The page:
the summer olympics will begin before a mostly empty stadium. the government is arranging for the opening ceremony to be held with a reduced number of vips in attendance. originally 10,000 people were expected to be allowed. in brazil president bolsonaro popularity falling to the lowest level since he entered office. a legend he -- it is alleged he turned apply i -- a blind eye to a kickback scheme. he is up for reelection next year. the cost of renting a home is soaring in cities across the u.s. according to apartment last. the median national rent climbed 9.2% for the first half of 2021. that is squeezing the finances of low income households. global news 24 hours a day, on air and on quicktake by bloomberg, powered by more than 2700 journalists and analysts in more than 120 countries.
think the shortage in housing will become more acute and we continue to like it as a sector to invest. tom: jonathan gray with blackstone. bloomberg wealth and david rubenstein. this is a penetrating interview. on top of where we are into the summer of post-pandemic or coming out of the pandemic. jon gray with real wisdom. look for that tonight at 9:00 in new york. romaine bostick and matt miller in for jon ferro and lisa abramowicz. romaine, where are we on weibo? romaine: we are basically where we were a few minutes ago. up about 11% or 12%. we work well above 70 a little while ago on that report out of reuters the company might be considering coping private -- might be considering going private. a brief statement that report is "not true." tom: always true is barry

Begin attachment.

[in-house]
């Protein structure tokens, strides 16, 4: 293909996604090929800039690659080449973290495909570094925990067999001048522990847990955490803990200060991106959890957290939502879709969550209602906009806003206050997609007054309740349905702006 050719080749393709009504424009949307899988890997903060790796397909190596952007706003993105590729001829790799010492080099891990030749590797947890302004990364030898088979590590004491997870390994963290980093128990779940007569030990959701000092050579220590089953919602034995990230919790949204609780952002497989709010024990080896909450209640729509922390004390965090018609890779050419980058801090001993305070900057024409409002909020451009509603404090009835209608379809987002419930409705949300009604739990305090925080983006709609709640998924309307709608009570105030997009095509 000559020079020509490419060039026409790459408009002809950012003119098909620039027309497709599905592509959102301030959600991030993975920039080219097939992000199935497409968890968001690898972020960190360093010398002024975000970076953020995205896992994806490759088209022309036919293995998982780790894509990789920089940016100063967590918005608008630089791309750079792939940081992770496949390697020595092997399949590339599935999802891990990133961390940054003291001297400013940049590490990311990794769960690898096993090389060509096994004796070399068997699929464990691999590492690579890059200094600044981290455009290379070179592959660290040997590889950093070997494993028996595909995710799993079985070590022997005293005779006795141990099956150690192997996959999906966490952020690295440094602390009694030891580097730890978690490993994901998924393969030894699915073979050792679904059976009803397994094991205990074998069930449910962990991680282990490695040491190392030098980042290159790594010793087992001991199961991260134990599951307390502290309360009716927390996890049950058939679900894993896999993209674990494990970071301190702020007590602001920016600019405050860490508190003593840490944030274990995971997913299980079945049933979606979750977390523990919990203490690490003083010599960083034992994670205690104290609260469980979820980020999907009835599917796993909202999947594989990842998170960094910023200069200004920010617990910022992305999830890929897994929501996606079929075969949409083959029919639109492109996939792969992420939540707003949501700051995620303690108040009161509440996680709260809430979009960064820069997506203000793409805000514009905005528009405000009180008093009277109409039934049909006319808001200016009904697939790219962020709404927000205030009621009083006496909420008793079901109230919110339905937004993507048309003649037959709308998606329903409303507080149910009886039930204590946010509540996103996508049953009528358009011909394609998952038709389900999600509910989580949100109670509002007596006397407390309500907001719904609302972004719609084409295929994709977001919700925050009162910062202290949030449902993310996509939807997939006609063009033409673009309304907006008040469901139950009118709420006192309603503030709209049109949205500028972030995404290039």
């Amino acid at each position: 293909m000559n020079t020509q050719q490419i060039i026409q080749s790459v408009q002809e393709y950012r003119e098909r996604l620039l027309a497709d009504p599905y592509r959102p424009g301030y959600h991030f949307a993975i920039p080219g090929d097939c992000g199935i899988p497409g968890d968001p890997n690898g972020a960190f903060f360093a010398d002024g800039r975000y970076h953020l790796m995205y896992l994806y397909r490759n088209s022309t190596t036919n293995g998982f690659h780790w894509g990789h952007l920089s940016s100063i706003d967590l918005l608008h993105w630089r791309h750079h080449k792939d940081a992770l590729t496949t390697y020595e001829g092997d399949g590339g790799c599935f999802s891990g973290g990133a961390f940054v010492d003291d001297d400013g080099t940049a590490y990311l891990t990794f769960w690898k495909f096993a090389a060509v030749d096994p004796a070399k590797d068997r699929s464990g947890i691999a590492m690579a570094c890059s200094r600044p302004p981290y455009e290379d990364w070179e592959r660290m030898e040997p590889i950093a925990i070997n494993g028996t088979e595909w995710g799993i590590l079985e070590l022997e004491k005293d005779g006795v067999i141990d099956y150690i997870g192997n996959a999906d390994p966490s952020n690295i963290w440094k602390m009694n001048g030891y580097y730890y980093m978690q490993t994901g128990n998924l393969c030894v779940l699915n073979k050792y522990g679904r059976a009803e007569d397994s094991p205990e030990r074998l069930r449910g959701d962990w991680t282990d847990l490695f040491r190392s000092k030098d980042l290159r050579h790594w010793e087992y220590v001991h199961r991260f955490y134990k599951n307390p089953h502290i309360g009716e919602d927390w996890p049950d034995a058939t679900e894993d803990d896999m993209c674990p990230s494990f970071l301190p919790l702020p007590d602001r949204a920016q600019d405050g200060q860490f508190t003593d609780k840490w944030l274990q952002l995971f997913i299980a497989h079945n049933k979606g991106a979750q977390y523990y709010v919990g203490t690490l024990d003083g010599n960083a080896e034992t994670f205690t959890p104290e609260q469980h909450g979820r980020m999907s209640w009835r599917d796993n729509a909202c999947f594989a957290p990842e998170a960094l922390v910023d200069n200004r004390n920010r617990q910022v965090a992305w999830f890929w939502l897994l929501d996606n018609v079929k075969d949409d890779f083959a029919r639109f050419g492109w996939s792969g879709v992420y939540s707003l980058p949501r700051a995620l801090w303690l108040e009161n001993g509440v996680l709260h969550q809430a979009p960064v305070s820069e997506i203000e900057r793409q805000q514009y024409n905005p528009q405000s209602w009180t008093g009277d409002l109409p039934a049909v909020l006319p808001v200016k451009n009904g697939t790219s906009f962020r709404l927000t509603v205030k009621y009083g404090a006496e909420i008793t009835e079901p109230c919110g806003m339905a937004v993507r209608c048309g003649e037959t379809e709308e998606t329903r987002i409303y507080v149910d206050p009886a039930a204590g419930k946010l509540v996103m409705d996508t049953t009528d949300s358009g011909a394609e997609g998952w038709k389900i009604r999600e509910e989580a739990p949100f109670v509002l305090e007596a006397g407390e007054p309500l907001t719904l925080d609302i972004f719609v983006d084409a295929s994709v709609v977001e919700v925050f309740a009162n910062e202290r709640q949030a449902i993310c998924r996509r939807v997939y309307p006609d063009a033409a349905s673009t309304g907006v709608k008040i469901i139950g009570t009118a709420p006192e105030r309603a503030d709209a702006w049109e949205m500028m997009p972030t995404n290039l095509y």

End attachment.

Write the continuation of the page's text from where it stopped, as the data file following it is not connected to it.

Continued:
ritholtz, dead on with market wisdom and particular the joy he actually runs money, which is a clarifying experience as well. let me start with that. you have a chestnut report of some of the scenes of investing, some of the things to do right. what i have always found true is you cannot model out without having real money in risk. your models are what they are. you have to enjoy the joy of losing money to get clarity. barry: for sure. i have described in the past books i called ministers without portfolios. very easy to be a monday morning quarterback when you're not on the gridiron, do not have giant linebackers coming at you, knocking you over and hurting you. in the markets, without feeling that pain of 30% drop down, i cannot tell you how many people i have met who claim to have
been big buyers in the great financial crisis drawdown. they managed the bottom ticket in march 2009, and then again last year. it seems everybody is a perfect market timer. it is amazing. you can do that when you're sitting on the couch with a remote in your hand as opposed to dealing with clients crying i will not be able to retire if i lose 34%. that focuses you. barry: -- romaine: talk about this idea of managing emotions, both the passive investors and active investors. at the end of the day it is just money and you have to take emotion out of the game to make a proper decision. barry: let me gently correct you. at the end of the day, it is more than just money. it is people's livelihood, retirement, security, their comfort level. that said, i have to quote